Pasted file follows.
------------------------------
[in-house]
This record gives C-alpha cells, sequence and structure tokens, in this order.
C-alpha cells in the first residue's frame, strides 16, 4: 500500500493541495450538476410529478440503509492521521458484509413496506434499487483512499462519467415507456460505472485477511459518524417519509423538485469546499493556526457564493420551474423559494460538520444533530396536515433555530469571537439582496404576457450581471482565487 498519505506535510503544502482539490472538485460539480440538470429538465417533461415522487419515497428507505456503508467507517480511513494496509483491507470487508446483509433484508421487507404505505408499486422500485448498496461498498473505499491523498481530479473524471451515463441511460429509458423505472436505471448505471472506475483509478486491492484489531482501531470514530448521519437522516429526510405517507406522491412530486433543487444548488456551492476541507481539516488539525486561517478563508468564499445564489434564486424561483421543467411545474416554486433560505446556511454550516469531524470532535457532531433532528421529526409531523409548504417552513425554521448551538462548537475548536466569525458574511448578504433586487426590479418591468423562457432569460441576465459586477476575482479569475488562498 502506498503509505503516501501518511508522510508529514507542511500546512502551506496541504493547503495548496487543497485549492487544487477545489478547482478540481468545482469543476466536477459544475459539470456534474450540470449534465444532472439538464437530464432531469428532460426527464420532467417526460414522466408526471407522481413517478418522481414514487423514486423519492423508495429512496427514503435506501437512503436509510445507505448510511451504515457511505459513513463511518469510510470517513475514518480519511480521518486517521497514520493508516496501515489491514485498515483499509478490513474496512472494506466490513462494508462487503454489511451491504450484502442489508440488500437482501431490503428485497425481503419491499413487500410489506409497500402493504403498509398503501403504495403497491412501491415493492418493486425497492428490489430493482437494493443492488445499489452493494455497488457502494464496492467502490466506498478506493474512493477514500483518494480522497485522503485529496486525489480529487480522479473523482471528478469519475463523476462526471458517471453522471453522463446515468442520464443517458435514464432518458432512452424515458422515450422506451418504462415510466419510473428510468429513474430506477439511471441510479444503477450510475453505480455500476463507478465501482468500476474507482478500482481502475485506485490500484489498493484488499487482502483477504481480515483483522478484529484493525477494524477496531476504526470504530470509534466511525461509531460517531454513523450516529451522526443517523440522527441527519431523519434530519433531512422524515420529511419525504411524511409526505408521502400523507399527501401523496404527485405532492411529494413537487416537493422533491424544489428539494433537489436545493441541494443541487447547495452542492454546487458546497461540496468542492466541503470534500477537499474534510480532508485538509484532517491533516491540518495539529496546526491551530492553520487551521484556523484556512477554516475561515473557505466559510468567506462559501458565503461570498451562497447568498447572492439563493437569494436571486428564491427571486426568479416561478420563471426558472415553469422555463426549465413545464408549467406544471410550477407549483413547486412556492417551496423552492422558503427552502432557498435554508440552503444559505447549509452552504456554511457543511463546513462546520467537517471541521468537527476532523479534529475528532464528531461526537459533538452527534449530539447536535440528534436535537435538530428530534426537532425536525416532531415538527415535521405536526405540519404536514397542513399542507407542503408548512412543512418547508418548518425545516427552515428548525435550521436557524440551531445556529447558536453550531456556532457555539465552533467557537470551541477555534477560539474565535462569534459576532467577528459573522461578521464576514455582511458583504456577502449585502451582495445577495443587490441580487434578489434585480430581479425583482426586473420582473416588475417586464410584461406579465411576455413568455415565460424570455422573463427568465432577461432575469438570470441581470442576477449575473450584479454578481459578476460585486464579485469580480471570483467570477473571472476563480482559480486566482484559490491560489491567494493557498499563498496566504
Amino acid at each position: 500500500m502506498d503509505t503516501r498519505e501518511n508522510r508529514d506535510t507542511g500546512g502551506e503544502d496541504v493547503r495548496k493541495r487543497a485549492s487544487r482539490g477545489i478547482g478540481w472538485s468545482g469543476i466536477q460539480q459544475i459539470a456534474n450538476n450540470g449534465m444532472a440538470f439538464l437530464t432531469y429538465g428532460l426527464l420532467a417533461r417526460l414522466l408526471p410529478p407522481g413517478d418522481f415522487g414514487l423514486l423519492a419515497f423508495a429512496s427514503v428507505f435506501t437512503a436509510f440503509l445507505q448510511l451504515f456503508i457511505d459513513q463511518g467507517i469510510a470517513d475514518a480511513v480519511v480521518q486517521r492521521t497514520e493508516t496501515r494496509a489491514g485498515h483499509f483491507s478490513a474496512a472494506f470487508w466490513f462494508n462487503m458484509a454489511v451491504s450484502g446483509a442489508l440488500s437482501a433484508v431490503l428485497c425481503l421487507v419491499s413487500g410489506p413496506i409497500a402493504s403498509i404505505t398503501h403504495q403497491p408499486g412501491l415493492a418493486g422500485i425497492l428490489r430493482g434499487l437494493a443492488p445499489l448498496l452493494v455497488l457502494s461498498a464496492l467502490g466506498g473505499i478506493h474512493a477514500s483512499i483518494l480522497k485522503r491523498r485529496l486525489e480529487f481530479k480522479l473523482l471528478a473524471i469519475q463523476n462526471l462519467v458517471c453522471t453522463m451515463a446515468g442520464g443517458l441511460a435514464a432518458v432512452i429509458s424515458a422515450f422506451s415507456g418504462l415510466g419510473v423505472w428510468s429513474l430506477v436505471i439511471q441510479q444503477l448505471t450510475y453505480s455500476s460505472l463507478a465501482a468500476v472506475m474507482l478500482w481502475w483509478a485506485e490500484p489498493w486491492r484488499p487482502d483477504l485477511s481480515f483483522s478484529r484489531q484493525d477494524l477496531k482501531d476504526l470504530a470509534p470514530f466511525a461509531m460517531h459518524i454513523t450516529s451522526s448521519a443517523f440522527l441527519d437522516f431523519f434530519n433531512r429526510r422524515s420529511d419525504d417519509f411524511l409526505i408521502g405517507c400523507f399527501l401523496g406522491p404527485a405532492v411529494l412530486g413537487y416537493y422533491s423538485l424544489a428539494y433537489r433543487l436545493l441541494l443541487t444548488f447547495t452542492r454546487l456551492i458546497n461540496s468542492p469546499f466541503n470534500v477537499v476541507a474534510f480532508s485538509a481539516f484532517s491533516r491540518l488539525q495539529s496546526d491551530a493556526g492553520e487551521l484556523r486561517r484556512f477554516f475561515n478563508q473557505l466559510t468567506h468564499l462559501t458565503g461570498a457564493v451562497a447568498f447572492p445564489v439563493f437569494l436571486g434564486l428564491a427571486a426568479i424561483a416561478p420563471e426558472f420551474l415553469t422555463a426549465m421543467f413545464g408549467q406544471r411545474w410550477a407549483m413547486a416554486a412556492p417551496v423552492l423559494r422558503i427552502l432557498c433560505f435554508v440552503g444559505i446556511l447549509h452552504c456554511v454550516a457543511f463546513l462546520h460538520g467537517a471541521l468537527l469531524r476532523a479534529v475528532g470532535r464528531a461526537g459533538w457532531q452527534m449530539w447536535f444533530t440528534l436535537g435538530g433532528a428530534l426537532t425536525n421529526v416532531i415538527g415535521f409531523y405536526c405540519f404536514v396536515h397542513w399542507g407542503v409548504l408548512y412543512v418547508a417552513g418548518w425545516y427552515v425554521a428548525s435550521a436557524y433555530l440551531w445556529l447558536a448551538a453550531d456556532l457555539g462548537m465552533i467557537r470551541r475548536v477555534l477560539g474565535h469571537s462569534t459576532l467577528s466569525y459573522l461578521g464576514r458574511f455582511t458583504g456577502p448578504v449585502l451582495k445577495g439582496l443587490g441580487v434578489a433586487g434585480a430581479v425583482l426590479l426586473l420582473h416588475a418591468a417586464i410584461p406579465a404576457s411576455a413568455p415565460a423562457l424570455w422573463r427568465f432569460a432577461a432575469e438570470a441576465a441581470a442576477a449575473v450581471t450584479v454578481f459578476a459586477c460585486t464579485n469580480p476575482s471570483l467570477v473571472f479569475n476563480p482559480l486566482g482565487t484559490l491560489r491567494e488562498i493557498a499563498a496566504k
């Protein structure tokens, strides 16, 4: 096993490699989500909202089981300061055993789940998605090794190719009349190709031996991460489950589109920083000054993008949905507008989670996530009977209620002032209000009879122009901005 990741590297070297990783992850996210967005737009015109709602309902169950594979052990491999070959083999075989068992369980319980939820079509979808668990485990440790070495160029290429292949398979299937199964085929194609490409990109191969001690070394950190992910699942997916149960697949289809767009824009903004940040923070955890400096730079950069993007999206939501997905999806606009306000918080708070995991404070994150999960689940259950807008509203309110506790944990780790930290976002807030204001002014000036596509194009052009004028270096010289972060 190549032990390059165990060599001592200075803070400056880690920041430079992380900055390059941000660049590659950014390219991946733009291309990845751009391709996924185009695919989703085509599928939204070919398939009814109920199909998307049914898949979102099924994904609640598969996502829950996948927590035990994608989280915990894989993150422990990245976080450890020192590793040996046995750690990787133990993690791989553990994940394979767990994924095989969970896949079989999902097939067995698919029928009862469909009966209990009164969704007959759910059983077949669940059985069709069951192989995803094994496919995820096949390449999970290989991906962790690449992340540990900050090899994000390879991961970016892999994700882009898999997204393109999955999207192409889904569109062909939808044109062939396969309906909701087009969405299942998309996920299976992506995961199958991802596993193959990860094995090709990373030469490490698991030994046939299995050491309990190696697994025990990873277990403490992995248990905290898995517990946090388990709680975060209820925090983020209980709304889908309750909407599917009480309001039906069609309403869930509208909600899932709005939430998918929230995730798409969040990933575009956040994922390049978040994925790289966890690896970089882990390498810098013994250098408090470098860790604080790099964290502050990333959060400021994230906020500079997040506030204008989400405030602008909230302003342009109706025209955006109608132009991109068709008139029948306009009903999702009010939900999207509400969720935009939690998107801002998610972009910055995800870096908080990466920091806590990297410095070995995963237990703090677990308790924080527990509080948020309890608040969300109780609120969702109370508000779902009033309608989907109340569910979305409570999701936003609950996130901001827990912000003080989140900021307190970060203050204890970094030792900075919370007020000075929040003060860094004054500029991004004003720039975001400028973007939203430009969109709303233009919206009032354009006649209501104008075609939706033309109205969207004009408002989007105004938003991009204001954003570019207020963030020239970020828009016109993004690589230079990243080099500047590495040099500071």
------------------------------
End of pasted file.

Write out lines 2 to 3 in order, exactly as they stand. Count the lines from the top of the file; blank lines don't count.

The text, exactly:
This record gives C-alpha cells, sequence and structure tokens, in this order.
C-alpha cells in the first residue's frame, strides 16, 4: 500500500493541495450538476410529478440503509492521521458484509413496506434499487483512499462519467415507456460505472485477511459518524417519509423538485469546499493556526457564493420551474423559494460538520444533530396536515433555530469571537439582496404576457450581471482565487 498519505506535510503544502482539490472538485460539480440538470429538465417533461415522487419515497428507505456503508467507517480511513494496509483491507470487508446483509433484508421487507404505505408499486422500485448498496461498498473505499491523498481530479473524471451515463441511460429509458423505472436505471448505471472506475483509478486491492484489531482501531470514530448521519437522516429526510405517507406522491412530486433543487444548488456551492476541507481539516488539525486561517478563508468564499445564489434564486424561483421543467411545474416554486433560505446556511454550516469531524470532535457532531433532528421529526409531523409548504417552513425554521448551538462548537475548536466569525458574511448578504433586487426590479418591468423562457432569460441576465459586477476575482479569475488562498 502506498503509505503516501501518511508522510508529514507542511500546512502551506496541504493547503495548496487543497485549492487544487477545489478547482478540481468545482469543476466536477459544475459539470456534474450540470449534465444532472439538464437530464432531469428532460426527464420532467417526460414522466408526471407522481413517478418522481414514487423514486423519492423508495429512496427514503435506501437512503436509510445507505448510511451504515457511505459513513463511518469510510470517513475514518480519511480521518486517521497514520493508516496501515489491514485498515483499509478490513474496512472494506466490513462494508462487503454489511451491504450484502442489508440488500437482501431490503428485497425481503419491499413487500410489506409497500402493504403498509398503501403504495403497491412501491415493492418493486425497492428490489430493482437494493443492488445499489452493494455497488457502494464496492467502490466506498478506493474512493477514500483518494480522497485522503485529496486525489480529487480522479473523482471528478469519475463523476462526471458517471453522471453522463446515468442520464443517458435514464432518458432512452424515458422515450422506451418504462415510466419510473428510468429513474430506477439511471441510479444503477450510475453505480455500476463507478465501482468500476474507482478500482481502475485506485490500484489498493484488499487482502483477504481480515483483522478484529484493525477494524477496531476504526470504530470509534466511525461509531460517531454513523450516529451522526443517523440522527441527519431523519434530519433531512422524515420529511419525504411524511409526505408521502400523507399527501401523496404527485405532492411529494413537487416537493422533491424544489428539494433537489436545493441541494443541487447547495452542492454546487458546497461540496468542492466541503470534500477537499474534510480532508485538509484532517491533516491540518495539529496546526491551530492553520487551521484556523484556512477554516475561515473557505466559510468567506462559501458565503461570498451562497447568498447572492439563493437569494436571486428564491427571486426568479416561478420563471426558472415553469422555463426549465413545464408549467406544471410550477407549483413547486412556492417551496423552492422558503427552502432557498435554508440552503444559505447549509452552504456554511457543511463546513462546520467537517471541521468537527476532523479534529475528532464528531461526537459533538452527534449530539447536535440528534436535537435538530428530534426537532425536525416532531415538527415535521405536526405540519404536514397542513399542507407542503408548512412543512418547508418548518425545516427552515428548525435550521436557524440551531445556529447558536453550531456556532457555539465552533467557537470551541477555534477560539474565535462569534459576532467577528459573522461578521464576514455582511458583504456577502449585502451582495445577495443587490441580487434578489434585480430581479425583482426586473420582473416588475417586464410584461406579465411576455413568455415565460424570455422573463427568465432577461432575469438570470441581470442576477449575473450584479454578481459578476460585486464579485469580480471570483467570477473571472476563480482559480486566482484559490491560489491567494493557498499563498496566504